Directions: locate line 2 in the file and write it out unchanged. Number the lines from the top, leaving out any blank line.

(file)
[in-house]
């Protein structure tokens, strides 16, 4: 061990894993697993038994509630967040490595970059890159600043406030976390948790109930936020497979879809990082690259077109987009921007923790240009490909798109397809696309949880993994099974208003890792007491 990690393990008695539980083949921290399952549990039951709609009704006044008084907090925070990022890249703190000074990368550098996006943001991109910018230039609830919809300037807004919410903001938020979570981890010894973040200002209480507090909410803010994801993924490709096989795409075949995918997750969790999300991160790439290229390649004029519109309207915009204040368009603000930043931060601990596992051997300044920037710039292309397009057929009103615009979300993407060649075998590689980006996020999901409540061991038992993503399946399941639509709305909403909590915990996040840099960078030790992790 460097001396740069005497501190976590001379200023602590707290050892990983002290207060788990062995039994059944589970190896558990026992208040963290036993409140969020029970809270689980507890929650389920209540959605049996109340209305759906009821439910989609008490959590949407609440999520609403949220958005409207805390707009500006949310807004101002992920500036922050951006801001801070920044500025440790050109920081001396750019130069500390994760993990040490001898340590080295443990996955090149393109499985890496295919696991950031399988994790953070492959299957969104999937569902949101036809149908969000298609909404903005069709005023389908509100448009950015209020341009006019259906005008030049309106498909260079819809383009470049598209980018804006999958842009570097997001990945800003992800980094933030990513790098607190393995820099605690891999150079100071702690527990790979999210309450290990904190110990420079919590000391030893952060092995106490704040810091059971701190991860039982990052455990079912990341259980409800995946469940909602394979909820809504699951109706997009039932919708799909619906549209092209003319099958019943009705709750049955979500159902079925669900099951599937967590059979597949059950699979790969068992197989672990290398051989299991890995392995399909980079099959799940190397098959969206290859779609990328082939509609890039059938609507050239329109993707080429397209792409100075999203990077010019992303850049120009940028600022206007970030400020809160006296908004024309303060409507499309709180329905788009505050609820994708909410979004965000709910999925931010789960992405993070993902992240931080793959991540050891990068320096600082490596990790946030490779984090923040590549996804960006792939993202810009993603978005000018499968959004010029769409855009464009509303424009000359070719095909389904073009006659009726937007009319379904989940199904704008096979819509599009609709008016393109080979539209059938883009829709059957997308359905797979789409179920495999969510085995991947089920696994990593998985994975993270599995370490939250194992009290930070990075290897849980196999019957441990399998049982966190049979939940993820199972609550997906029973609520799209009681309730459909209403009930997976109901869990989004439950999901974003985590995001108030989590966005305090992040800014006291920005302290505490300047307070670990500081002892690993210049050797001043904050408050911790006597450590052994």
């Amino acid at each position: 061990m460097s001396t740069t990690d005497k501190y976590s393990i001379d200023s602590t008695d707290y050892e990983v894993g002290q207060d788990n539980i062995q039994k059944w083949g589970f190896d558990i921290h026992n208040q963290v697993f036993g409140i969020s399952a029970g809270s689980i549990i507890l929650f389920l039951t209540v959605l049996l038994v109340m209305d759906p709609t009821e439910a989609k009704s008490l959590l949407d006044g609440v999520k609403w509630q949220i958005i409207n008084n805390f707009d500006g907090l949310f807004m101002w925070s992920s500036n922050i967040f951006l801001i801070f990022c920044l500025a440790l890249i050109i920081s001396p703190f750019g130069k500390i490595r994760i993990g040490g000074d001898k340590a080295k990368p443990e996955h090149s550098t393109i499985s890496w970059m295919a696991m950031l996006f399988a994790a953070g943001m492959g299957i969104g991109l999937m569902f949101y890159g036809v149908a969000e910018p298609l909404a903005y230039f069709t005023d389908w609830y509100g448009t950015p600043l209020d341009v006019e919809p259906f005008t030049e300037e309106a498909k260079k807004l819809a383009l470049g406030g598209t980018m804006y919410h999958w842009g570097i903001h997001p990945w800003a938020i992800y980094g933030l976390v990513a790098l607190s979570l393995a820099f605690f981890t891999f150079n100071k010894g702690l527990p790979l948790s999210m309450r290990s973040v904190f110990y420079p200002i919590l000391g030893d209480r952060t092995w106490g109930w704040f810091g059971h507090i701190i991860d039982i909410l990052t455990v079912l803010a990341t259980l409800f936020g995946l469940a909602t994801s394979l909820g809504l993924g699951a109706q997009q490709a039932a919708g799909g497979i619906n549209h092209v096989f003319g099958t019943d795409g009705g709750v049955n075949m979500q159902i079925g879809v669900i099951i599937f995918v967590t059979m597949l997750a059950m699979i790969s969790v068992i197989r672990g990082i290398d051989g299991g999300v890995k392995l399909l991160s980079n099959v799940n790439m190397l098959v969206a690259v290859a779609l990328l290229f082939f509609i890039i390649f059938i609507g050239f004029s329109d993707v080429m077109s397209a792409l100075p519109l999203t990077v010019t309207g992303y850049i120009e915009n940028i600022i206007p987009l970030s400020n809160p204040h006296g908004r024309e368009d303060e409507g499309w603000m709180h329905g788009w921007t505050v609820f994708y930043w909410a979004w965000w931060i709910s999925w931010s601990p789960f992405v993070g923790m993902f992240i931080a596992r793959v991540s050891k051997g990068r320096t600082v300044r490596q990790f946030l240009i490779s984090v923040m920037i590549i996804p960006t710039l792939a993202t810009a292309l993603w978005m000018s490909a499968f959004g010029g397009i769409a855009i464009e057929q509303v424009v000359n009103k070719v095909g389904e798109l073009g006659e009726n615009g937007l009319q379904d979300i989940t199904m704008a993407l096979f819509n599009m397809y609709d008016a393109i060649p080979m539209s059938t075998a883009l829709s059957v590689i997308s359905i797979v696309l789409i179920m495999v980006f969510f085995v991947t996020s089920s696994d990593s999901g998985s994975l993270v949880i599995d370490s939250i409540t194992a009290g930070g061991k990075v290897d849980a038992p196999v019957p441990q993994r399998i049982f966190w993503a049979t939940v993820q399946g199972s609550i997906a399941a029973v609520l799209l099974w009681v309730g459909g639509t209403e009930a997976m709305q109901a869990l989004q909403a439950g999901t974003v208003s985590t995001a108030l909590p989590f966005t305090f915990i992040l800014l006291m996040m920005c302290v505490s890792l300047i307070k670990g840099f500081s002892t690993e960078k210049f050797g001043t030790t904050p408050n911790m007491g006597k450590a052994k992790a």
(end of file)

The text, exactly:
């Protein structure tokens, strides 16, 4: 061990894993697993038994509630967040490595970059890159600043406030976390948790109930936020497979879809990082690259077109987009921007923790240009490909798109397809696309949880993994099974208003890792007491 990690393990008695539980083949921290399952549990039951709609009704006044008084907090925070990022890249703190000074990368550098996006943001991109910018230039609830919809300037807004919410903001938020979570981890010894973040200002209480507090909410803010994801993924490709096989795409075949995918997750969790999300991160790439290229390649004029519109309207915009204040368009603000930043931060601990596992051997300044920037710039292309397009057929009103615009979300993407060649075998590689980006996020999901409540061991038992993503399946399941639509709305909403909590915990996040840099960078030790992790 460097001396740069005497501190976590001379200023602590707290050892990983002290207060788990062995039994059944589970190896558990026992208040963290036993409140969020029970809270689980507890929650389920209540959605049996109340209305759906009821439910989609008490959590949407609440999520609403949220958005409207805390707009500006949310807004101002992920500036922050951006801001801070920044500025440790050109920081001396750019130069500390994760993990040490001898340590080295443990996955090149393109499985890496295919696991950031399988994790953070492959299957969104999937569902949101036809149908969000298609909404903005069709005023389908509100448009950015209020341009006019259906005008030049309106498909260079819809383009470049598209980018804006999958842009570097997001990945800003992800980094933030990513790098607190393995820099605690891999150079100071702690527990790979999210309450290990904190110990420079919590000391030893952060092995106490704040810091059971701190991860039982990052455990079912990341259980409800995946469940909602394979909820809504699951109706997009039932919708799909619906549209092209003319099958019943009705709750049955979500159902079925669900099951599937967590059979597949059950699979790969068992197989672990290398051989299991890995392995399909980079099959799940190397098959969206290859779609990328082939509609890039059938609507050239329109993707080429397209792409100075999203990077010019992303850049120009940028600022206007970030400020809160006296908004024309303060409507499309709180329905788009505050609820994708909410979004965000709910999925931010789960992405993070993902992240931080793959991540050891990068320096600082490596990790946030490779984090923040590549996804960006792939993202810009993603978005000018499968959004010029769409855009464009509303424009000359070719095909389904073009006659009726937007009319379904989940199904704008096979819509599009609709008016393109080979539209059938883009829709059957997308359905797979789409179920495999969510085995991947089920696994990593998985994975993270599995370490939250194992009290930070990075290897849980196999019957441990399998049982966190049979939940993820199972609550997906029973609520799209009681309730459909209403009930997976109901869990989004439950999901974003985590995001108030989590966005305090992040800014006291920005302290505490300047307070670990500081002892690993210049050797001043904050408050911790006597450590052994």